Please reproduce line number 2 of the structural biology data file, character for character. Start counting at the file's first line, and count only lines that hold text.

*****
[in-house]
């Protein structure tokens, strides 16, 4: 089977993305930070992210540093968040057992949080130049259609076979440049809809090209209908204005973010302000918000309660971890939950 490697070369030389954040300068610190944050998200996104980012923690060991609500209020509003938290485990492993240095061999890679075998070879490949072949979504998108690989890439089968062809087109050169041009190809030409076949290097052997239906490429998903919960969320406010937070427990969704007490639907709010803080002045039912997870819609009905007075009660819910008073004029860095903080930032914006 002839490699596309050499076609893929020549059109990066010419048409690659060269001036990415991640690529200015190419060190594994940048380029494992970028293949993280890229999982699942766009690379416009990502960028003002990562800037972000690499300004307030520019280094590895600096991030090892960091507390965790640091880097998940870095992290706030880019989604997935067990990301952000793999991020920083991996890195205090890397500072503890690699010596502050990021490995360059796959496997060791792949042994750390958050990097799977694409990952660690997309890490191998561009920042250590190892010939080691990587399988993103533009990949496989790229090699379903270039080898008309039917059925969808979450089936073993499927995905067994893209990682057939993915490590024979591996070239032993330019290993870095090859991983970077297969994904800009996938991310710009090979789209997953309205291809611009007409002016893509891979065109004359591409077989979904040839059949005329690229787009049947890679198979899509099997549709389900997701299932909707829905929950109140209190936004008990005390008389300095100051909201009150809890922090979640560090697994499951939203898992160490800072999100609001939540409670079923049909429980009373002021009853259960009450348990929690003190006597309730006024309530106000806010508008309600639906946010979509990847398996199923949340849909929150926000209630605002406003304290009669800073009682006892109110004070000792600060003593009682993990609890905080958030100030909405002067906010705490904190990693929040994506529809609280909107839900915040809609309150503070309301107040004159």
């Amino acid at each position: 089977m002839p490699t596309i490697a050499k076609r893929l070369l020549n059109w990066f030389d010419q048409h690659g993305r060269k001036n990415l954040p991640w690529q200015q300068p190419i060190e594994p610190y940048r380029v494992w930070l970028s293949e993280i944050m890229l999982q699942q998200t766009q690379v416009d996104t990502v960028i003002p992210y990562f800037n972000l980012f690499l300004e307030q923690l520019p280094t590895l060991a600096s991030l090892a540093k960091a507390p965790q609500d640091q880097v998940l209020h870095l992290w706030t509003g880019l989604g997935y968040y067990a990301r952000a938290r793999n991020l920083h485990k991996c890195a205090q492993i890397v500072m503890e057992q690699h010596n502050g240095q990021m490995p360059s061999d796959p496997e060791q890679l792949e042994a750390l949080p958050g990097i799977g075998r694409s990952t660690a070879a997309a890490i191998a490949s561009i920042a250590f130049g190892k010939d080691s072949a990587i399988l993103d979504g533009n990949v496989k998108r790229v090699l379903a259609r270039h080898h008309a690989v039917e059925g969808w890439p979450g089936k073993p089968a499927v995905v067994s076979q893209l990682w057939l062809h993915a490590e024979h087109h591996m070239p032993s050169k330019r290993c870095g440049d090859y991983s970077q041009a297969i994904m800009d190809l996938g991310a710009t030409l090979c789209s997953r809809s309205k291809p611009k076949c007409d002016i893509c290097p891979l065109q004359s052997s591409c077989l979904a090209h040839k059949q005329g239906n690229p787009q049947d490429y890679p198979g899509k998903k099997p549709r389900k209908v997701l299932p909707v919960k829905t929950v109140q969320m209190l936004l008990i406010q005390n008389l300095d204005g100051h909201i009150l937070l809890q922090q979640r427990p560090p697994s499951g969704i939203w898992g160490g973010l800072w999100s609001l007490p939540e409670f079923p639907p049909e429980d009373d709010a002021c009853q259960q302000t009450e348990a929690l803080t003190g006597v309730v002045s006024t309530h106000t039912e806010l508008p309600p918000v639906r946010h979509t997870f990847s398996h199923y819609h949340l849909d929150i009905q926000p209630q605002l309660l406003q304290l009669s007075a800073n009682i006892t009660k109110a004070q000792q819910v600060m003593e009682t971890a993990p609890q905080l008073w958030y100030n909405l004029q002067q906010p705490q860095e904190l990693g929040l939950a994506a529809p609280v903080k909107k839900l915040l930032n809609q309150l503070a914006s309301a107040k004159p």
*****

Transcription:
């Protein structure tokens, strides 16, 4: 089977993305930070992210540093968040057992949080130049259609076979440049809809090209209908204005973010302000918000309660971890939950 490697070369030389954040300068610190944050998200996104980012923690060991609500209020509003938290485990492993240095061999890679075998070879490949072949979504998108690989890439089968062809087109050169041009190809030409076949290097052997239906490429998903919960969320406010937070427990969704007490639907709010803080002045039912997870819609009905007075009660819910008073004029860095903080930032914006 002839490699596309050499076609893929020549059109990066010419048409690659060269001036990415991640690529200015190419060190594994940048380029494992970028293949993280890229999982699942766009690379416009990502960028003002990562800037972000690499300004307030520019280094590895600096991030090892960091507390965790640091880097998940870095992290706030880019989604997935067990990301952000793999991020920083991996890195205090890397500072503890690699010596502050990021490995360059796959496997060791792949042994750390958050990097799977694409990952660690997309890490191998561009920042250590190892010939080691990587399988993103533009990949496989790229090699379903270039080898008309039917059925969808979450089936073993499927995905067994893209990682057939993915490590024979591996070239032993330019290993870095090859991983970077297969994904800009996938991310710009090979789209997953309205291809611009007409002016893509891979065109004359591409077989979904040839059949005329690229787009049947890679198979899509099997549709389900997701299932909707829905929950109140209190936004008990005390008389300095100051909201009150809890922090979640560090697994499951939203898992160490800072999100609001939540409670079923049909429980009373002021009853259960009450348990929690003190006597309730006024309530106000806010508008309600639906946010979509990847398996199923949340849909929150926000209630605002406003304290009669800073009682006892109110004070000792600060003593009682993990609890905080958030100030909405002067906010705490904190990693929040994506529809609280909107839900915040809609309150503070309301107040004159």